Here is a summary of our learnings and conclusions from doing this review of the membership brand landscape.
Battered reputations lead to better brands
Sectors such as financial services are often served by better brands, presumably in a bid to help shape better perceptions of the organisations/ individuals they represent. The converse is often true of those representing more creative sectors, which often have poor brands.
Problem brands suggest problems operationally
From sub-brands that are dead but won’t lay down, to general lack of focus, a proportion of brand issues are suggestive of operational challenges that have not been properly closed down.
Purpose is poorly expressed
Often at least. Even if an organisation successfully expresses what it does, why it’s special is often elusive. Rich use of language is in short supply.
To crest or not to crest
Many organisations have historic crests that are often used poorly or not leveraged at all. Properly drawn they could provide a strong visual asset.
Acronyms are nearly always challenging
History and name length dictates that many organisations use acronyms. The visual treatment of these is often challenging and unless the acronym is memorable, the name has to be spelled out in full elsewhere. Getting this right is an art in itself.
Colour can go a long way to hold a brand together
But not if the colour is blue. A number of poorer brands retain some consistency with powerful use of colour. However blue is so ubiquitous that it frequently serves to weaken brands rather than strengthen them.
Photography is a mainstay and one that’s hard to get right
One of the costliest brand assets, photography is probably responsible for the greatest number of brand gaffes. From abstract imagery that makes little sense, to poor quality clip art and portraiture reminiscent of sugardaddy.com the membership landscape contains many examples of ‘how not to do it’.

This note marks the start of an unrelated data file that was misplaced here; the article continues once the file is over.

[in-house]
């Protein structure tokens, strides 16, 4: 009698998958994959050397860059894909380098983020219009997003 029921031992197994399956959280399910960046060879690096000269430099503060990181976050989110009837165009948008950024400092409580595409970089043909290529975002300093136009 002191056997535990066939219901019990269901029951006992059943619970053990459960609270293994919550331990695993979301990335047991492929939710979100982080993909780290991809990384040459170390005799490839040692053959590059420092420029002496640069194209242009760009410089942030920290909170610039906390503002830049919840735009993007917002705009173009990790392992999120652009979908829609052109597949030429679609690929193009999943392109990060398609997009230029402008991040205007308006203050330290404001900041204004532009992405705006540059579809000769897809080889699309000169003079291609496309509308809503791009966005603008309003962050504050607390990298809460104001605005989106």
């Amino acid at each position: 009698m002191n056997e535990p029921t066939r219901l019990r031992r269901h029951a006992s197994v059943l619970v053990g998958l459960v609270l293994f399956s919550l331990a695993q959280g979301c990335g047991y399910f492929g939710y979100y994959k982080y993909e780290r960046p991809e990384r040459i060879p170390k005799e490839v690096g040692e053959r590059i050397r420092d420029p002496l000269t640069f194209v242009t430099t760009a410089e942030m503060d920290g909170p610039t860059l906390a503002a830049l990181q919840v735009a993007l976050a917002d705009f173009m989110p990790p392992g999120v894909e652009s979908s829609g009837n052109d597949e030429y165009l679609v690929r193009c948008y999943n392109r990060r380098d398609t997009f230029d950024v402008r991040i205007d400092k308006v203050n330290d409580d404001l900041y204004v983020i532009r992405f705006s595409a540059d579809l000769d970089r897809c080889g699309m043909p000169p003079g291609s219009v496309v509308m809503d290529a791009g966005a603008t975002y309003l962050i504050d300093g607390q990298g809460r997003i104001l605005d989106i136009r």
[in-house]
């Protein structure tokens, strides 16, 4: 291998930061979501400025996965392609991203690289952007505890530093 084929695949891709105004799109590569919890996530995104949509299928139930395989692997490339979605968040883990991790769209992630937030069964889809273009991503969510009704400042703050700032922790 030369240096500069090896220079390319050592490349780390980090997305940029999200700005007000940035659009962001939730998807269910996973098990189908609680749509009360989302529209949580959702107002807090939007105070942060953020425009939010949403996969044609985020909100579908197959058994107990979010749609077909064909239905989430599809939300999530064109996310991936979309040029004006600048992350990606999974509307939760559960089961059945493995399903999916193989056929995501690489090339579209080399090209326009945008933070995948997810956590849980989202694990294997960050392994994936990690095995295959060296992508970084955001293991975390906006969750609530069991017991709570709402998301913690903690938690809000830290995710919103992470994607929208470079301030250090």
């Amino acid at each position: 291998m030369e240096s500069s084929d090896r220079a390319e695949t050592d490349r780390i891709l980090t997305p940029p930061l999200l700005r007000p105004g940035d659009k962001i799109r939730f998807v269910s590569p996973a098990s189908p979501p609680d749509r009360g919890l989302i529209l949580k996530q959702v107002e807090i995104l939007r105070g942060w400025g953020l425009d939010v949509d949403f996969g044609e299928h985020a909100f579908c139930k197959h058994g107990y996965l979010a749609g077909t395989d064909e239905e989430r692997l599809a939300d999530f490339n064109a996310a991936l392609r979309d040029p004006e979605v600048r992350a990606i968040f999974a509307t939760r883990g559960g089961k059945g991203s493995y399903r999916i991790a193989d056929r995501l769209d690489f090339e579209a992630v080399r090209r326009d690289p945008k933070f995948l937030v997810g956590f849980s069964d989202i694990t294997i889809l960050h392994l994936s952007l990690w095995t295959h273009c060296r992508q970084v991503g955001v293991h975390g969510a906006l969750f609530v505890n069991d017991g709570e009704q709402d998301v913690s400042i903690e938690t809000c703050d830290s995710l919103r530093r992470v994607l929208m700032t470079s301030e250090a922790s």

Using moving image doesn’t demand Gone with the Wind film length
It’s great to see a growth in the use of moving image which provides a very immediate sense of what an organisation is like. There are some excellent examples as well as poorer ones, including a corporate homepage film that ran to over 30 minutes.
Don’t let a third party organisation dominate your website
Third party banner advertising should be very carefully managed. In a few alarming cases it is so significant in scale that at first glance it appears as if you’ve arrived at the wrong website.
Healthcare is generally behind the curve
Healthcare membership organisations are fulfilling an important role. For many of them how they communicate is therefore secondary. However, failure to focus on quality and clarity of communications is undermining credibility and accessibility of key messages.
1. You may think brand is superficial but in a world where we’re surrounded by sophisticated consumer
brands, if your membership brand is poor it will impact adversely on your audience’s impression of you.
2. Your other collateral may be great, but if your website isn’t it may be the only thing people see and judge you by.
3. Clarity of purpose is most important of all. Articulate it, make it simple, get it right, communicate it consistently and ensure you’ve also captured the more emotive messages around why you exist and why you’re different.
4. If you’ve got a great crest, don’t ditch but get it redrawn for the computer age.
5. Handle your acronym with care so people know and understand who you are.
6. It’s even more costly to get photography wrong than to get it right so DIY with care and preferably use a professional.
7. Have a discernible visual language and one that’s reliant on more than colour alone.
8. Getting your brand and communications right takes investment, but as some key players on the shortlist demonstrate, may not cost the earth.
However well or otherwise your brand is performing, changes should be informed and not undertaken lightly. Any brief should be shaped by an understanding of what you need to do to compete and ‘stand out’ in your landscape, and above all, meet the demands of your corporate plan. The first step towards this is carrying out a detailed audit of your existing brand and communications. If you’ve been included in this report, we can carry out a more detailed audit of your brand. If you haven’t then we’d be happy to do the same or include you in next year’s brand monitor.
We do much more than compile brand monitors. We’re a creative consultancy of communications specialists. We specialise in brand identity, brand and marketing communications, and internal engagement. We develop strategy, write copy, design creative and implement our recommendations. We focus on business-to-business, higher education, financial services, Government and public sector. We’re Frank, Bright & Abel. Not who we are but what we do and how we do it. Whatever you want us to be get in touch.